The upper body muscles targeted include your back muscles (trapezius, latissimus dorsi, and spinal erectors), shoulder muscles (rotator cuff and deltoid), and triceps. Finally, your core muscles (abdominals) are active throughout the entire movement (
In addition to activating your muscles, research has shown that moves like the dumbbell snatch and kettlebell snatch may help increase cardiorespiratory fitness, especially when part of a high intensity training routine (
Collectively, the dumbbell snatch is an excellent move if you’re looking to target multiple muscle groups and improve your coordination, agility, and overall physical fitness (
The dumbbell snatch is a full-body workout that activates multiple upper and lower body muscle groups, such as your glutes, quadriceps, upper back muscles, and core.
The dumbbell snatch is not a beginner move. It requires good form, an understanding of your body’s anatomy, stability, and strength.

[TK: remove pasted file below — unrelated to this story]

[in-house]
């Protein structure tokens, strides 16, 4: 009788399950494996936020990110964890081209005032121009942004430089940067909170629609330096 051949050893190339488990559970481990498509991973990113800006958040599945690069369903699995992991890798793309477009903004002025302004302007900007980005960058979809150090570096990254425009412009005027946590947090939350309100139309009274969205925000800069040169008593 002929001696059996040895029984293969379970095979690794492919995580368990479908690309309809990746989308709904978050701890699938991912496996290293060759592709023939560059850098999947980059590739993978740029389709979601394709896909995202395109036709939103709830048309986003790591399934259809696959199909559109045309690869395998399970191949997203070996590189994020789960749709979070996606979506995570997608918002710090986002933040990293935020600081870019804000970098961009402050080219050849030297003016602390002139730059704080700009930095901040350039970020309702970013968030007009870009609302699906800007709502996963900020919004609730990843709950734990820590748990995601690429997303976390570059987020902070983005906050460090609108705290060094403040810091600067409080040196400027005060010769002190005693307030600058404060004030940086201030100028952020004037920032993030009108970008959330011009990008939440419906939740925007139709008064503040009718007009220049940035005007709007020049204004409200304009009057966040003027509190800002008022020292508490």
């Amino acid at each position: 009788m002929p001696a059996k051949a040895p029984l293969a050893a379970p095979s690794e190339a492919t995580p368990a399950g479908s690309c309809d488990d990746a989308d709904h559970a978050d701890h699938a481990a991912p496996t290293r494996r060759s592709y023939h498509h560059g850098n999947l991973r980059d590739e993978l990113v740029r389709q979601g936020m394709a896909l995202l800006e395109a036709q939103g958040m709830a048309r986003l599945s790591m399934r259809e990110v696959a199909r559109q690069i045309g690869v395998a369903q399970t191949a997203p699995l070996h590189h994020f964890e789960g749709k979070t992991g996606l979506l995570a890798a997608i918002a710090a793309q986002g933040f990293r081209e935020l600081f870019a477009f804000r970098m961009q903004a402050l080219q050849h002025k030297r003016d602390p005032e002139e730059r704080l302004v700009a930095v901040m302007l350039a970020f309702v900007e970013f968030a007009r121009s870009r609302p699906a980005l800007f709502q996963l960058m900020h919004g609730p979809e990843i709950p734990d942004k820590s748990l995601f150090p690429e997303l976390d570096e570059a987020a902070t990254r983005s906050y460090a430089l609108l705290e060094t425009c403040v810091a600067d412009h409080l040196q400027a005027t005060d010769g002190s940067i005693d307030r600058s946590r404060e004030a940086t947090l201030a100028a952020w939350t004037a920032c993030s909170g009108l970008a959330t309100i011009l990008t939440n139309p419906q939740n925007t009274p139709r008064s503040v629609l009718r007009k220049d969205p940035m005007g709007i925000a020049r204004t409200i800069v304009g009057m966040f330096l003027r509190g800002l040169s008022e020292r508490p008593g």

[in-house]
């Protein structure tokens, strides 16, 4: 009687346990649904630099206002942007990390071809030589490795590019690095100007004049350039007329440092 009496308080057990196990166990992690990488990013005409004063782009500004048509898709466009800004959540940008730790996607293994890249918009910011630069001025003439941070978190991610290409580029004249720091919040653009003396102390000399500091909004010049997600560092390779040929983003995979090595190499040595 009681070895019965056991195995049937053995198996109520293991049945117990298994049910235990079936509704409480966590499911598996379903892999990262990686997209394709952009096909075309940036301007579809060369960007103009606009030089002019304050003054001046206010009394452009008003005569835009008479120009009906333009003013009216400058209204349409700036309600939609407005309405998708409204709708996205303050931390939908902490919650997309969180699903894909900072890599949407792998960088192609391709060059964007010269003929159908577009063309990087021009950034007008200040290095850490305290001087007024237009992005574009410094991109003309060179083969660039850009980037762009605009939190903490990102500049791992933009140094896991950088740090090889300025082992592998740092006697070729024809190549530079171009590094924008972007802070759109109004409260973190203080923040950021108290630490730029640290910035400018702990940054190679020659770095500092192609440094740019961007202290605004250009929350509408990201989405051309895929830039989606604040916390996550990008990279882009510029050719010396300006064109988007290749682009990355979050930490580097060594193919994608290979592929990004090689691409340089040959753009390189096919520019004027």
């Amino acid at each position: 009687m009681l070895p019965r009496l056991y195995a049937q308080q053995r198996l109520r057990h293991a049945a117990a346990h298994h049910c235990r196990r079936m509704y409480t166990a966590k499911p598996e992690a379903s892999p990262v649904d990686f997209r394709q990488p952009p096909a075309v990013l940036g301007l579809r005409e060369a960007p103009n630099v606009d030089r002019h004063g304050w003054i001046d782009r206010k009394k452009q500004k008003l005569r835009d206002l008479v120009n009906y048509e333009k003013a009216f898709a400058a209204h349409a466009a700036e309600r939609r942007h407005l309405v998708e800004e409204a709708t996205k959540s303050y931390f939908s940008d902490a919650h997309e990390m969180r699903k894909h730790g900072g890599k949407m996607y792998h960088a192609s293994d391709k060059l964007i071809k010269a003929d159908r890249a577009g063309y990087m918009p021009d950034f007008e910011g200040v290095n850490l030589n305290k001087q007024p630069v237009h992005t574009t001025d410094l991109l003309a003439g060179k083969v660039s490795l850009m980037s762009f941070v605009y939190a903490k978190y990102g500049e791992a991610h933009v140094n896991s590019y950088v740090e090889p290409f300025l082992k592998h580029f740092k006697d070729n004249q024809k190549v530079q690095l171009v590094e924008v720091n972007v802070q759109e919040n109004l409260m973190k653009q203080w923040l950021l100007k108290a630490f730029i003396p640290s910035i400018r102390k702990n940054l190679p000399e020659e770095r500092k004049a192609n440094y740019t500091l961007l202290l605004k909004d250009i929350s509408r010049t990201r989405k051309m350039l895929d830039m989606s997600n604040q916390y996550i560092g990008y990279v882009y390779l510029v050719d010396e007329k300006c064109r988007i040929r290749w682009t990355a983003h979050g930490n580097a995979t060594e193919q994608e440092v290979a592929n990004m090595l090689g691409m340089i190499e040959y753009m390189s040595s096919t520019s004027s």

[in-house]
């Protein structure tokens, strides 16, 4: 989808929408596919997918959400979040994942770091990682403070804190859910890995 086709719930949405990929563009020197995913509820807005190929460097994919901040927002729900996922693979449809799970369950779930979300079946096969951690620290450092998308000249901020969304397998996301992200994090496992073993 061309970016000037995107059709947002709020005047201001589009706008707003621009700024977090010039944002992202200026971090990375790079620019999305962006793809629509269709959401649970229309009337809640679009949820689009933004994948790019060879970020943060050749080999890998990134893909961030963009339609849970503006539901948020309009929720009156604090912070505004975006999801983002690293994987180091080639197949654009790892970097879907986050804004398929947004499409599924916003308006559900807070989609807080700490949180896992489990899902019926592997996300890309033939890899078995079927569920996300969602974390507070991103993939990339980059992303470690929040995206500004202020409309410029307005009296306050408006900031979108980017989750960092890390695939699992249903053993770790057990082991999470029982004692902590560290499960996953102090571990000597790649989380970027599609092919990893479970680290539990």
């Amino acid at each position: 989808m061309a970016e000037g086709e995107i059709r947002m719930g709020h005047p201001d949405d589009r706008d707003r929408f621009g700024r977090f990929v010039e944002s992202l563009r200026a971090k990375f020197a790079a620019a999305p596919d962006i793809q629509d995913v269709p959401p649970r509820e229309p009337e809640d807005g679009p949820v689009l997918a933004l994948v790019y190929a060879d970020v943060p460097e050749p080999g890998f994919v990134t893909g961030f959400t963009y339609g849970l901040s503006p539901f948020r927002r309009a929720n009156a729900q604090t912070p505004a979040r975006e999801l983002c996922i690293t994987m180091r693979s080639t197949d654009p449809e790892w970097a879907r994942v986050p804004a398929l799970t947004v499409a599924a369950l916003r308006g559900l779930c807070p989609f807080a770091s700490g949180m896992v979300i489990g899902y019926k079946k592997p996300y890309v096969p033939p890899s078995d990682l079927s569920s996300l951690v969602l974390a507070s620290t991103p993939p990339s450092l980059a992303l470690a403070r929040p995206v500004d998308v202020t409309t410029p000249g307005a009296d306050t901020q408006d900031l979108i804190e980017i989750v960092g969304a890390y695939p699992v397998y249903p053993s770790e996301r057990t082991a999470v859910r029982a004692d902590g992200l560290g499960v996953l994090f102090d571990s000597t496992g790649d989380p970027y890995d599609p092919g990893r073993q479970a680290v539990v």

If you’re new to exercise, it’s best to start with simpler moves to get your body accustomed to exercise. However, if you’re ready to take things up a notch, the dumbbell snatch is the perfect move to add a new challenge.
It’s best to practice this move with a water bottle or very light weight dumbbell first. This will reduce the likelihood of injury and ensure you’re practicing good form. Try doing this in front of a mirror or record yourself on your phone to make sure you’re doing it correctly.